Friday, September 9, 2011

The Homeschool Mother's Journal #3

The Homeschool Mother's Journal

Homeschool Mother's Journal is hosted by The Homeschool Chick.

In my life this week… I turned 45 amid chauffeuring the kids to their soccer teams, Lego League, and various other activities, while battling dirty dishes and laundry and trying to get our school year off the ground.

A few things that made me happy this week ... My hubby and I had agreed on no birthday presents, since we're on a very tight budget. But I was surprised with several nice gifts, including a generous check from my dad. The other present was from my 7-year-old daughter. She begged her dad to take her shopping and spent every penny of the money she'd saved on a beautiful journal for me.

In our homeschool this week… We did a little informal testing so I could start the kids' portfolios. We've always used standardized tests as proof of progress (required yearly in Virginia). However, the kids get unduly stressed about it, so I am determined to do a portfolio review this year instead. If anyone knows of any great sites with creative, inspiring ideas for homeschool portfolios, please pass them along!

We started our history curriculum, amid colorful complaints from my 12-year-old, who apparently dislikes history. He went off on a tangent, joking that history never happened -- "it's all lies." I guess his mind bendingly weird view of the universe is inspired by watching Dr. Who. (We all love that show) Anyway, I told him embracing solipsism is not going to get him out of the little bit of required schoolwork we do. :-P

Since my kids aren't history buffs (*sigh* -- I LOVE history), we're keeping it simple: combining Short Lessons in World History with Larry Gonick's cartoon histories.

My son Seamus is into Lego League, where he got into a little trouble this week, drawing, and building stuff. He's dabbling with programming video games in Java. He asked a programmer he met at Lego League whether Java was a good starter program; he said "yes" and the programming experiences JE's getting in LL will help him get the hang of it.

Seamus is playing soccer again. He's also learning fractions. I'm particularly proud of his artwork -- I told him I think he could create professional quality graphic novels if he put his mind to it. He seems to have a natural gift for art, and he tends not to put much time and energy into it, which drives me nuts. I don't expect my kids to follow my agenda for their lives (REALLY ... I don't ... though it would be very clever of them if they did, don't you think? :-P), but I hate to see anyone squandering his God-given gifts.

My younger daughter Eliza learns through stories, games, and conversations -- no curricula. She plays soccer. She also attends a democratically-run school part-time -- she basically plays instead of attending classes, which is fine with me. Her social and emotional development is my biggest concern right now. I'm teaching biology at Eliza's school to keep her tuition manageable.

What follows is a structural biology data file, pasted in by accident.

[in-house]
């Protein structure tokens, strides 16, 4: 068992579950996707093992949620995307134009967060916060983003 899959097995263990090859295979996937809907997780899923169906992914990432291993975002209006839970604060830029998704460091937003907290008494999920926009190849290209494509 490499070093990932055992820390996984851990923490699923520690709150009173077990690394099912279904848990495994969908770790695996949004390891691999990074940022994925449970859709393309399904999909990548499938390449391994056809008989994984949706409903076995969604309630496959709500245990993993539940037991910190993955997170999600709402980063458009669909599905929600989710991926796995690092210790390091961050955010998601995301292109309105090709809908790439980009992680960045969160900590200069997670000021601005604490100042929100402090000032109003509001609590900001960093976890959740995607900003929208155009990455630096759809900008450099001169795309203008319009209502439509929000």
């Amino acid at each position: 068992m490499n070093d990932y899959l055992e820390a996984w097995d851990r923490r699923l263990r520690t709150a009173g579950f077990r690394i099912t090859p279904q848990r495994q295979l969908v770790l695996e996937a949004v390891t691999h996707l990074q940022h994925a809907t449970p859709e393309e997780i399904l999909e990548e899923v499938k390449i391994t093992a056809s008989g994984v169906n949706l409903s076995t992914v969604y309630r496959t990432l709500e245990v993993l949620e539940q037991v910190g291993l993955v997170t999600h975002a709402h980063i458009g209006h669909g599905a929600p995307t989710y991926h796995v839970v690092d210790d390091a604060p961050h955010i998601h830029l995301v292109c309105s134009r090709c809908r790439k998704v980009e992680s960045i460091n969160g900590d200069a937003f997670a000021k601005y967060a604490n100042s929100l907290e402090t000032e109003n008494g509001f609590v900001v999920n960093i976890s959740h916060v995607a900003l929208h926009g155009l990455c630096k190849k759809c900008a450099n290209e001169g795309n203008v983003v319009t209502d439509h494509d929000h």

My older daughter River is deeply immersed in writing a novel right now, and she's strongly encouraging me with my own fiction writing. (Remember what I said about squandering one's talents? Well, I am more guilty of that than anyone). She's also reviewing old math concepts and volunteering at the SPCA.

Helpful homeschooling tips or advice to share… I have been using a downloadable program called Homeschool Daybook to track my kids' learning and keep track of hours spent on certain activities (important since SS will be needing a high school transcript in less than 2 years) It suits me much better than Homeschool Tracker, which I've also tried and liked. Homeschool Daybook is quite simple, flexible, and unschooler/eclectic homeschooler friendly. It's set up for folks who want to quickly record non-curricular work ("Video Gaming," "Chatting About Black Holes") and assign it to a subject ("Computer Skills," "Physics") for easy transcript building. However, if I keep it (I'm using a trial version now), it's $40 -- versus Homeschool Tracker which has a FREE version. Free is my favorite price. I'm really feeling torn, but I think these are both well designed programs and great options for record-keeping.

Places we’re going and people we’re seeing… Soccer (3 different locations), the SPCA, Lego League, Eliza's school, and our dear friend Christine who, by the way, is a wonderful writer and a huge source of inspiration and encouragement to SS.

What's Working/Not Working For Us… My son Seamus would video game 24 and 7 if he were left to his own devices. We've all agreed on a daily limit, but enforcing it, in the midst of my busy life, is hard. I want him to develop his other talents, like building wonderful Lego creations, creating computer games, and drawing. Yet when I *assign* these things to him, I get a minimal effort. I guess that make sense: when you get a specific assignment, you do what's asked and nothing more. O.K. for math workbooks but counterproductive in creative work. How do I encourage him to live a well balanced life and develop his gifts without shooting myself in the foot by overmanaging his interests?